The second is an image. In three-quarter profile, carved massively out of light and shade, a face towers over the commuters who wait, stunted, beneath. It is only an advertising photograph pasted on a billboard in a railway station, but to my mind’s eye it has the impassive grandeur of long-forgotten queens and deities carved into rock faces by ancient civilizations. To contemplate the exquisite arc of the eye; the broad, smooth sweep of the cheekbones; the impeccable line and proportions of the nose, is to marvel that the randomness of human variation can produce something so supernaturally perfect as this. Such bones, discovered by the archaeologists of the future, would seem an artifact, a product not of blunt-tooled nature but of the very peak of artistic endeavor. The skin that embellishes these remarkable bones has the opaque luminosity of alabaster; it appears paler still by contrast with the elaborate twists and coils of copper hair that are arranged with such precision about the fine temples and down the strong, elegant neck.
As if this extravagant beauty were not enough, there are the eyes. Intensified by some photographic sleight of hand to an inhuman green, the green of glass in a church window, or of emeralds or of boiled sweets, they gaze out over the heads of the commuters with perfect in-expression. I can’t say whether the other travelers that day felt the same way as I about the picture; they had read the books, so they may have had a different perspective on things. But for me, looking into the large green eyes, I could not help being reminded of that commonplace expression about the eyes being the gateway to the soul. This woman, I remember thinking, as I gazed at her green, unseeing eyes, does not have a soul.
Such was, on the night of the letter, the extent of my knowledge about Vida Winter. It was not much. Though on reflection perhaps it was as much as anyone else might know. For although everyone knew Vida Winter—knew her name, knew her face, knew her books—at the same time nobody knew her. As famous for her secrets as for her stories, she was a perfect mystery.
Now, if the letter was to be believed, Vida Winter wanted to tell the truth about herself. This was curious enough in itself, but curiouser still was my next thought: Why should she want to tell it to me?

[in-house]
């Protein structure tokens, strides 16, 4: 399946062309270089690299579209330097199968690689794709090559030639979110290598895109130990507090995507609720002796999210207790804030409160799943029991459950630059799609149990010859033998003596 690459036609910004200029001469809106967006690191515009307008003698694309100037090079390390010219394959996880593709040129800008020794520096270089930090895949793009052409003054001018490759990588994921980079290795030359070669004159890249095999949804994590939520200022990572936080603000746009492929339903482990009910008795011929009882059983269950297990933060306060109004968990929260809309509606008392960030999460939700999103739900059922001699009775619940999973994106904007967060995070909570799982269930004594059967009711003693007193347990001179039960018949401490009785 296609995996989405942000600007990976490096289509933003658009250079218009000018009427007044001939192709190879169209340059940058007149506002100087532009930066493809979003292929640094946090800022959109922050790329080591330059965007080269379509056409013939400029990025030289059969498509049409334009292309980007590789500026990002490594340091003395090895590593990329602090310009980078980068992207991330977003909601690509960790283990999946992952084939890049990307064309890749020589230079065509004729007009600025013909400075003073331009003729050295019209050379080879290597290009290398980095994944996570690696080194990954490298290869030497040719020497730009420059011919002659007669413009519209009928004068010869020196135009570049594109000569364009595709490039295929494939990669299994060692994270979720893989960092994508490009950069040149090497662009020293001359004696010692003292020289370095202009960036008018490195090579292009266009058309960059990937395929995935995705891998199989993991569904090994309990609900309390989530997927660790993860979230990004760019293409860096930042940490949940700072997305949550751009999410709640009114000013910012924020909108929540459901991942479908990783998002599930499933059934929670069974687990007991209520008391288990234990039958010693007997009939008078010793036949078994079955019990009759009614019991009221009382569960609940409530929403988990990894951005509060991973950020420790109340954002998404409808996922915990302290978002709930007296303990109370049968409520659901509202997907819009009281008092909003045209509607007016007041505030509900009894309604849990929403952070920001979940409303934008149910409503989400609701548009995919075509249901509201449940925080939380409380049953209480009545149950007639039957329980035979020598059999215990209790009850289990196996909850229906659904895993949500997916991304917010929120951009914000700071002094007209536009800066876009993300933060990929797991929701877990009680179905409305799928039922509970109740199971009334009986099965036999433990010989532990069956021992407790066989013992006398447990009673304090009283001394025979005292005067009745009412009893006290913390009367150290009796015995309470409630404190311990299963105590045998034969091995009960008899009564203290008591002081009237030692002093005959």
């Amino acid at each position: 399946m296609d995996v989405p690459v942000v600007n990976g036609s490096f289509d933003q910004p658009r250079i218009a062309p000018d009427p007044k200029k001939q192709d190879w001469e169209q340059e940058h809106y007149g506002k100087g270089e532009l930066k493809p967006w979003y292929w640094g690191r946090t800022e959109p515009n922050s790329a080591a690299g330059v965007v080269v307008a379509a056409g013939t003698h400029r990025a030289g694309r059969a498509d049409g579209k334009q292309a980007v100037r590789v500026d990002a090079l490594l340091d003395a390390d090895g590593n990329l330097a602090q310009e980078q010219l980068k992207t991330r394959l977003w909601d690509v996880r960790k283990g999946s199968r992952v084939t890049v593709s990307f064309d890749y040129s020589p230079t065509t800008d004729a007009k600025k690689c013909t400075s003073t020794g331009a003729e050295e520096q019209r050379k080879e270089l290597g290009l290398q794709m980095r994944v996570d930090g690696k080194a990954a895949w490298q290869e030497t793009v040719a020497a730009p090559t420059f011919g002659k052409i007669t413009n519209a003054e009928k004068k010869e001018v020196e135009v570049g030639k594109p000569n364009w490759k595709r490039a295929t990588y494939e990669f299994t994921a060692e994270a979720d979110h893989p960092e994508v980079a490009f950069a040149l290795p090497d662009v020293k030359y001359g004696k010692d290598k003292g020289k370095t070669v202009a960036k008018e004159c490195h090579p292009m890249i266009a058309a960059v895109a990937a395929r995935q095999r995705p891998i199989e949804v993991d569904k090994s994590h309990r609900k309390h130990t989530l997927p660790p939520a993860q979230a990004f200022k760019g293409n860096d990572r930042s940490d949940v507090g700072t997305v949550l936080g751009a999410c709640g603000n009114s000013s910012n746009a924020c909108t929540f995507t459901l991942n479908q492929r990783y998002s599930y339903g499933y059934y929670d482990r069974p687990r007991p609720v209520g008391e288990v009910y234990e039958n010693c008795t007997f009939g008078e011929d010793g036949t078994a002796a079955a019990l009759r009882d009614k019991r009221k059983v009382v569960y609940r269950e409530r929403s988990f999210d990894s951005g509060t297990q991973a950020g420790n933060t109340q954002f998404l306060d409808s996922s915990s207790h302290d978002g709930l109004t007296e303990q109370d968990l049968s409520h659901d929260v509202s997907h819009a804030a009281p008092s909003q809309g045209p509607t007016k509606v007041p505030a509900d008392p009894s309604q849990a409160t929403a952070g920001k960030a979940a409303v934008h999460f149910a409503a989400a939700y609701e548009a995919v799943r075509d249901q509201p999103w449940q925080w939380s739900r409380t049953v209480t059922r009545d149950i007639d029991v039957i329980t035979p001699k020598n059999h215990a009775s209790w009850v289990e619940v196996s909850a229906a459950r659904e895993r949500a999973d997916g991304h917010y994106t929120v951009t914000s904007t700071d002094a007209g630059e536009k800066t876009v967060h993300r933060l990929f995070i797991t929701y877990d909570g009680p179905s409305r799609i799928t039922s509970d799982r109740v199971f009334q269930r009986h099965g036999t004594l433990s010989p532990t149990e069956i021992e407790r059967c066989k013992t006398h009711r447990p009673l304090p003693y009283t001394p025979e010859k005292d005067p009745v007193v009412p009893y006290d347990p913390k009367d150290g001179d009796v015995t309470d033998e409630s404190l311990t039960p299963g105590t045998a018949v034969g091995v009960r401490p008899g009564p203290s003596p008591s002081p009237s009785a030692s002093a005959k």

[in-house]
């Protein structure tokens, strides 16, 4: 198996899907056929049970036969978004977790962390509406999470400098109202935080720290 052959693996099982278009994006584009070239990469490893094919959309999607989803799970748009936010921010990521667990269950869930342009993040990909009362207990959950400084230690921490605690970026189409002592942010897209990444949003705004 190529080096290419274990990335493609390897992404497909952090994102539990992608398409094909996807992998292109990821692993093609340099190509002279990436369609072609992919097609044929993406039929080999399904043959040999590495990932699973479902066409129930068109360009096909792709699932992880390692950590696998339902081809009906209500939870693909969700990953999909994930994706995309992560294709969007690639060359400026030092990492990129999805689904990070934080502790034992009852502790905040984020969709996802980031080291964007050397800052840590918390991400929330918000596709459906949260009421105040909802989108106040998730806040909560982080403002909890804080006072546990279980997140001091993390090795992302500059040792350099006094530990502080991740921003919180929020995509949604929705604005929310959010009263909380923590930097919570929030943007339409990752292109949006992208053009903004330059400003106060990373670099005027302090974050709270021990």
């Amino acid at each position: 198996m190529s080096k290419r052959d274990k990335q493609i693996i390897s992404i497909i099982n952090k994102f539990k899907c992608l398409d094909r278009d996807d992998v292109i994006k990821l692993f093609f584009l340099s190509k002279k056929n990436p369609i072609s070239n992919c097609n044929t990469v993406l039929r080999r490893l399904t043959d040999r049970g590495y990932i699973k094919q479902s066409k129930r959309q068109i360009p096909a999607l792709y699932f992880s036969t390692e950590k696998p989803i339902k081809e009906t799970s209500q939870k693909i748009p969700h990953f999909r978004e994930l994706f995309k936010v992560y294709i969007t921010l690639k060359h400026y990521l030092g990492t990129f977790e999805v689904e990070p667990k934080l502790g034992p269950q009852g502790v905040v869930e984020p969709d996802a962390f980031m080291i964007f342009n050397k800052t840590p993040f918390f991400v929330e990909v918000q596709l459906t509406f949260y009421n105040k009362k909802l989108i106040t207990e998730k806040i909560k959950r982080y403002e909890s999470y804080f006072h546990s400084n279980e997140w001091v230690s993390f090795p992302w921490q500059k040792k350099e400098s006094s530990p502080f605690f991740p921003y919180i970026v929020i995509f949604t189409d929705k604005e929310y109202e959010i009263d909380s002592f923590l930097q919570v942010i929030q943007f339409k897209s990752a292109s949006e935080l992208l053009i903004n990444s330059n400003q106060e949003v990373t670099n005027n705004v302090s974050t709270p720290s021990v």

Reading Group Guide
This reading group guide for Bellman & Black includes an introduction, discussion questions, and ideas for enhancing your book club. The suggested questions are intended to help your reading group find new and interesting angles and topics for your discussion. We hope that these ideas will enrich your conversation and increase your enjoyment of the book.
As a boy, William Bellman makes an impossible shot with his catapult, killing a rook instantly. He grows up to create a loving family and to manage a successful business, but the incident haunts his seemingly perfect life. Only when tragedy strikes does William realize that his boyhood deed may have lasting consequences. A stranger in black begins to haunt his life, and William enters into a strange bargain with the ghostly apparition. The gloomy, yet fantastically successful result of this bargain—Bellman & Black—changes his life forever.
Topics & Questions for Discussion
1. The opening incident, when William kills a rook with his catapult, is recalled later in the narrative. What impression does the event leave with William’s companions (Charles, Luke, and Fred)? How do their memories of the event compare with William’s?
2. Look back to the intervening chapters about rooks that are scattered throughout the book. How does their placement relate to and have significance with the rest of the story? Discuss any legends and stories you may know about rooks, crows, and ravens. Perhaps you have personal experiences to share. Did the author draw on any literary references? If so, which ones?
3. How do Victorian mourning traditions compare to our modern-day experience? Were the Victorians wrong to mourn for so long and with so much expense? Is the way we do things better? What is the right place for commerce in death rituals?
4. William almost immediately succeeds at whatever he tries, and is both a dedicated worker and father. Why do you think the author makes William such a perfect ‘golden boy’? How does this affect your impression of him? Did you find William unsympathetic because of his easy success? Why or why not? Why weren’t the townspeople at all jealous of his model family and thriving business?
5. While Paul held William in high esteem, his father was not at all fond of William. What in particular appealed to Paul about his nephew? Also, discuss the reason why “the old Mr. Bellman” (p. 34) did not want William to manage his mill.
6. In a way, William plays the role of Paul’s son, as the successive family member at the mill. Imagine and discuss what Paul’s early relationship with his own son, Charles, was like. Why does Charles so willingly hand over the mill and house to William?
7. Despite the successful business in their family, William and his mother were not wealthy and struggled to make ends meet. Why did Dora not turn to her in-laws for assistance in raising William and providing for him?
8. Only Dora, William’s eldest daughter, survives the fever that devastates both their family and the town. Why do you think Dora seems to have a special understanding of her father? How does she know to avoid any discussion of birds or rooks with William?